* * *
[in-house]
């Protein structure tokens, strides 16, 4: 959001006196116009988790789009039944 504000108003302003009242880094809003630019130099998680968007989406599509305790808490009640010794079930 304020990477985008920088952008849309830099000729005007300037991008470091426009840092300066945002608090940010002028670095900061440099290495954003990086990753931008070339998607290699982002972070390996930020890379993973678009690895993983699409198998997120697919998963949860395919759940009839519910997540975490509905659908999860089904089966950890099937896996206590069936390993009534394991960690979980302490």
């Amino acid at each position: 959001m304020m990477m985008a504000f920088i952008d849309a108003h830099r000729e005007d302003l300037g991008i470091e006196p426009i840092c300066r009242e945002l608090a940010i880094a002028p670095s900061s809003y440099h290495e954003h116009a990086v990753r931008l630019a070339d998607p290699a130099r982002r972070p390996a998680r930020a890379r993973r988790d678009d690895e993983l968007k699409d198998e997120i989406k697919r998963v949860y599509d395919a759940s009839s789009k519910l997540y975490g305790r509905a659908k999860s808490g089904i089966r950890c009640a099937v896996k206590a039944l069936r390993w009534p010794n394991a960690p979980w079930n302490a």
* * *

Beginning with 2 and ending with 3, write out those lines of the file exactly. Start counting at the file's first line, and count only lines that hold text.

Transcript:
């Protein structure tokens, strides 16, 4: 959001006196116009988790789009039944 504000108003302003009242880094809003630019130099998680968007989406599509305790808490009640010794079930 304020990477985008920088952008849309830099000729005007300037991008470091426009840092300066945002608090940010002028670095900061440099290495954003990086990753931008070339998607290699982002972070390996930020890379993973678009690895993983699409198998997120697919998963949860395919759940009839519910997540975490509905659908999860089904089966950890099937896996206590069936390993009534394991960690979980302490």
């Amino acid at each position: 959001m304020m990477m985008a504000f920088i952008d849309a108003h830099r000729e005007d302003l300037g991008i470091e006196p426009i840092c300066r009242e945002l608090a940010i880094a002028p670095s900061s809003y440099h290495e954003h116009a990086v990753r931008l630019a070339d998607p290699a130099r982002r972070p390996a998680r930020a890379r993973r988790d678009d690895e993983l968007k699409d198998e997120i989406k697919r998963v949860y599509d395919a759940s009839s789009k519910l997540y975490g305790r509905a659908k999860s808490g089904i089966r950890c009640a099937v896996k206590a039944l069936r390993w009534p010794n394991a960690p979980w079930n302490a």